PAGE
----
The only thing more disgusting is what is happening with 101 jurisprudence at the district court level…presumption of validity has become irrelevant if the technology at issue is computer related.

    1. What has only recently come into focus to me is how we’re repeating ourselves. The Court had messed up patent law, and so in 1952 Congress fixed it. Then it messed it up again, so in 1982, Congress put the CAFC in place.

      And in 2012… Looks like it takes the Court 30 years to #*&#* all up.

      1. lol- reminds me of the adage:

        Those who do not learn history are bound to repeat it.

        Wherefore art though, Mr. Churchill?

      2. I agree. The only problem we have now, as opposed to in 1952 and 1982 is that Congress is even more poorly suited to make changes that are positive, mainly because it appears that the entire political process is sliding towards idiocracy.

        I have been practicing for nearly ten years now. What concerns me the most is the constant moving of goalposts. I wouldn’t mind the changes if they were being carefully considered and implemented in an iterative manner.

        1. I can relate. I do malpractice work, and see people sometimes say “you shouldn’t have drafted the claim this way.” To evaluate that, you have to go back in time…

      3. David, I think another of our Patently-O professors observed that the court was deciding, most of the time, deep splits among the Federal Circuit, just like it decides splits among the circuits.

        Do you think this is a proper role for the Supreme Court, but otherwise they should butt out?

      4. David I agree with this. It seems to me that in their complete ignorance of science and technology that the SCOTUS renders every invention as being obvious. Weird, but I think it is hindsight reasoning that is just very hard for people to understand without actually experiencing it first hand.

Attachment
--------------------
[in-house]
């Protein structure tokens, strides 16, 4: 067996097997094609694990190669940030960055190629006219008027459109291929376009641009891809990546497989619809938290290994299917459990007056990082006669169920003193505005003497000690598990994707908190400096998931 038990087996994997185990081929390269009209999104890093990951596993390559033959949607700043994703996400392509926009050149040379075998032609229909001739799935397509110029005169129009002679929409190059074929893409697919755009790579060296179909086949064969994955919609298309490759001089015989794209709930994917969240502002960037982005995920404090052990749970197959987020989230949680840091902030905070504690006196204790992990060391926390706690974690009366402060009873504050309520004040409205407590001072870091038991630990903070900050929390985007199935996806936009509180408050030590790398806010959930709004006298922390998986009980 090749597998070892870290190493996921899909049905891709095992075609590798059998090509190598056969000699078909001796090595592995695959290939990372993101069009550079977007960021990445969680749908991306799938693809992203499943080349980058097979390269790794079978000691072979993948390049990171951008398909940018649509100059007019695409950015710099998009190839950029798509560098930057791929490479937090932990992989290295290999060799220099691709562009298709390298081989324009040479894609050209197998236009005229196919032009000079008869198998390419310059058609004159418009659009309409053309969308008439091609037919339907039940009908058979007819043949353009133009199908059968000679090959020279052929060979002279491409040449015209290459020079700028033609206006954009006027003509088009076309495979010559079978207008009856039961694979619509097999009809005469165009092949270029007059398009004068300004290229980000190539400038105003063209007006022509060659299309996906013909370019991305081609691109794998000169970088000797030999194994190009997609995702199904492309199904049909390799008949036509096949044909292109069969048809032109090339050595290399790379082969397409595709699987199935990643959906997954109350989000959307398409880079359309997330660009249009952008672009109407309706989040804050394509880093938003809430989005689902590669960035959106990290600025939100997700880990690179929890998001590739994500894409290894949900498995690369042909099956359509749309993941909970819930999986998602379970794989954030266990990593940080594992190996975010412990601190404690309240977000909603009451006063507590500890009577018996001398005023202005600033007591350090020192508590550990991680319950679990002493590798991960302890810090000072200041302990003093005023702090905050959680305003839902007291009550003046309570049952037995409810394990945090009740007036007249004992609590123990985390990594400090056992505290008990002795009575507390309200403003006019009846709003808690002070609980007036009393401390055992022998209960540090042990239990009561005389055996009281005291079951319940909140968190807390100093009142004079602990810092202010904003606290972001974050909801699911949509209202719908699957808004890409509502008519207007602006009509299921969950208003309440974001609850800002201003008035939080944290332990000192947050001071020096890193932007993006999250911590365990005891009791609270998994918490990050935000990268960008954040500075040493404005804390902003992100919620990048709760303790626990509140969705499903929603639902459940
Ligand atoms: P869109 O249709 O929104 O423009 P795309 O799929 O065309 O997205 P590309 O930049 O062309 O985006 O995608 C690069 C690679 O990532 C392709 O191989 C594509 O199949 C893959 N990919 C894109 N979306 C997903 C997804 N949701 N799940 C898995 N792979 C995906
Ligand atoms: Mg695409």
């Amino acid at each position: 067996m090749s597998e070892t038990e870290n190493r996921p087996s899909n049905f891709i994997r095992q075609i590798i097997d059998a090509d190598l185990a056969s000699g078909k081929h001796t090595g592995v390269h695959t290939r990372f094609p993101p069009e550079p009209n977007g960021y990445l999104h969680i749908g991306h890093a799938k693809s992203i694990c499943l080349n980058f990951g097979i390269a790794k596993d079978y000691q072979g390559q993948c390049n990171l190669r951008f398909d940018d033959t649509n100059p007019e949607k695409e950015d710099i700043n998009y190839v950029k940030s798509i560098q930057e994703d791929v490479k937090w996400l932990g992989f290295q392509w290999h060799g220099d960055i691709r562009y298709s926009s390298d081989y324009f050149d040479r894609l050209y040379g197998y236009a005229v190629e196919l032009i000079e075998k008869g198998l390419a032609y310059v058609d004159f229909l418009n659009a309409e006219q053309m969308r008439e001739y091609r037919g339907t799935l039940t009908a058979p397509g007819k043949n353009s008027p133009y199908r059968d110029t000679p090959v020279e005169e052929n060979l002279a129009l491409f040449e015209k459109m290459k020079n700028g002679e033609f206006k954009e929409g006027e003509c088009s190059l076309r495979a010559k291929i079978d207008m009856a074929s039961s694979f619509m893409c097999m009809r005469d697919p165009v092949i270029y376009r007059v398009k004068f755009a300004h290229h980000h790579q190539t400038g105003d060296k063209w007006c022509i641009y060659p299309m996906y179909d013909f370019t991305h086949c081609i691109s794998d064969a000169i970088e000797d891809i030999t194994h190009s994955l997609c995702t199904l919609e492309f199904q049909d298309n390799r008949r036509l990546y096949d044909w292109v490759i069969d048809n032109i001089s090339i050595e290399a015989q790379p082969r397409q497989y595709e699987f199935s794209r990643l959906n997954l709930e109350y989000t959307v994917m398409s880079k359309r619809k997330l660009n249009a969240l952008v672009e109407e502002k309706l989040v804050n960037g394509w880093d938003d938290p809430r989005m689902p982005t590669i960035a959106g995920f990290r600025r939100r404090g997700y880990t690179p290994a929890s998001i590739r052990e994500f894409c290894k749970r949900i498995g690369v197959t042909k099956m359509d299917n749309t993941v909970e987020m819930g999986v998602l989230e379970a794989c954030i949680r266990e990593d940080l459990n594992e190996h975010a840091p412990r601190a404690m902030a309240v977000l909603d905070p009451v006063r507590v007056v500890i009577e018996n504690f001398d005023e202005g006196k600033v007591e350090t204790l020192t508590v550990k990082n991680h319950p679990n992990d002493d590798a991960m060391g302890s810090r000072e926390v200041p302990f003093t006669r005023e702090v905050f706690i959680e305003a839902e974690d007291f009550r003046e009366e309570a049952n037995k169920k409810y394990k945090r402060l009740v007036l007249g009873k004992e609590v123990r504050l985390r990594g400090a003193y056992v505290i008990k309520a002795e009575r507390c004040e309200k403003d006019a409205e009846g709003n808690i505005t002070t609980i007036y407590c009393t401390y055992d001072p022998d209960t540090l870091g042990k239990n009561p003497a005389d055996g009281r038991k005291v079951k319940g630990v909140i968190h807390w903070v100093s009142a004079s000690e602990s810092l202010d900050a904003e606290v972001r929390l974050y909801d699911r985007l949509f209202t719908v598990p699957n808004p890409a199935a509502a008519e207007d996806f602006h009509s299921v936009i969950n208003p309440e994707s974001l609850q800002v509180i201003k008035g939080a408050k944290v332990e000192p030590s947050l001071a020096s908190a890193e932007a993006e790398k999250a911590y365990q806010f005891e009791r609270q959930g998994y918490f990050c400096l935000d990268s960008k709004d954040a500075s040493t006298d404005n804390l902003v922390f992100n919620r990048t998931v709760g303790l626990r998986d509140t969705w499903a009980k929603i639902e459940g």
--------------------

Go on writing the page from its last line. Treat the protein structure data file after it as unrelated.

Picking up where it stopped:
Stevens must take the cake for this by saying that any software is made by simply specifying what it should be and then taking it to a boy to program.

        But, it also runs deeper in that many of the justices fundamentally misunderstand information processing.

        I think the solution is to remove jurisdiction over patent law from the SCOTUS, which is Constitutional, by the way.

  3. OK – room for rant given…

    …now what?

    What exactly can or should we do – as a legal community to effectively change what appears to be an out of control situation?

    Surely, the Supreme Court cares for its legacy, for the appearance of judicial respect (at its level and throughout the judicial system) and clearly, the amount of “winging it” and lack of accountability must stop.

    But how? Exactly whom will the Justices listen to?

    1. Scalia was embarrassed a month or so ago with something. I hope Alito (and those who joined) see that they wrote an unfair and demonstrably inaccurate criticism of the court Congress charged with fixing the mess that the Supreme Court had allowed to happen before 1982.

      Seriously, this is just nutzo.

      1. Perhaps the p1ssing match needs to be elevated and confronted directly.

        Let’s stop pretending that this is a battle only in the judiciary.

        It is not.

        The CAFC is but a proxy for Congress. The real battle is between two branches of the government: the judiciary and the legislature.

        This is all about writing maps and nothing at all about reading maps.

        I certainly hope that Congress is aware of this. Perhaps the letter from Mr. Hatch to Mr. Obama was a trial run for calling out a different branch of the government for not behaving correctly.

        In any event, and no matter how off Justice Alito was in the instant case (and how off the rest of the Justices were in agreeing with him – oh wait, every Justice agreed), the real sh1tst0rm will hit with the Alice decision.

        The battle over who exactly has the power to write patent law (implicitly as well as explicitly) started in 1952 when Congress revoked the common law evolution tool from the courts on determining the meaning of ‘invention.” As I have shown in the historical records of newly created 103, Congress (not the judiciary) reserved the right to later come back and add more definitional heft. We have had a rogue judiciary for far too long now.

        I would love nothing more than some direct and plain words from Congress: “We wrote 101 to be a wide open gate and we meant it.”

      2. “this is just nutzo.” 100 percent agree. Just ridiculous.